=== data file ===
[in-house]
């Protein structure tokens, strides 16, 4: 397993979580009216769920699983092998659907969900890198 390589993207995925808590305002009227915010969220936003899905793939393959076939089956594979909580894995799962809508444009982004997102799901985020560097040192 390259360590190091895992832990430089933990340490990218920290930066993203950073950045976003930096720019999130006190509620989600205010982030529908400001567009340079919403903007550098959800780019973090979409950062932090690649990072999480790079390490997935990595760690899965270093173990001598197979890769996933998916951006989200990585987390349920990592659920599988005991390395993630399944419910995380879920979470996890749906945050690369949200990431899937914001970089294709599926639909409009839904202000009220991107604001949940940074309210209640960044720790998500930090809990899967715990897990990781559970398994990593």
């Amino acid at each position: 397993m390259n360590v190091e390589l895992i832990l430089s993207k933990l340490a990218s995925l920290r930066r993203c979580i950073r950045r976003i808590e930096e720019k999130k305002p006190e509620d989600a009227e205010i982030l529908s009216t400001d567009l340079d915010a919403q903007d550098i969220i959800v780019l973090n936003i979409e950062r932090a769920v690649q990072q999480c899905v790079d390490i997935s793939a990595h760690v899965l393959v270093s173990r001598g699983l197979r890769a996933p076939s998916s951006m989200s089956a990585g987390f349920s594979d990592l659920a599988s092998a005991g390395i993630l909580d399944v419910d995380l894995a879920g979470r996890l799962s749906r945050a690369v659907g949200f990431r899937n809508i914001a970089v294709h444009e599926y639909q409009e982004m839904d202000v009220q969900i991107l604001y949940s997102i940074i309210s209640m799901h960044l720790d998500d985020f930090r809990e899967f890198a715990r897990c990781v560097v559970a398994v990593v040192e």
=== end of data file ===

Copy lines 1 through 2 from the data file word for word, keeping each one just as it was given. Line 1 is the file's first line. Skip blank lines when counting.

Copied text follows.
[in-house]
């Protein structure tokens, strides 16, 4: 397993979580009216769920699983092998659907969900890198 390589993207995925808590305002009227915010969220936003899905793939393959076939089956594979909580894995799962809508444009982004997102799901985020560097040192 390259360590190091895992832990430089933990340490990218920290930066993203950073950045976003930096720019999130006190509620989600205010982030529908400001567009340079919403903007550098959800780019973090979409950062932090690649990072999480790079390490997935990595760690899965270093173990001598197979890769996933998916951006989200990585987390349920990592659920599988005991390395993630399944419910995380879920979470996890749906945050690369949200990431899937914001970089294709599926639909409009839904202000009220991107604001949940940074309210209640960044720790998500930090809990899967715990897990990781559970398994990593």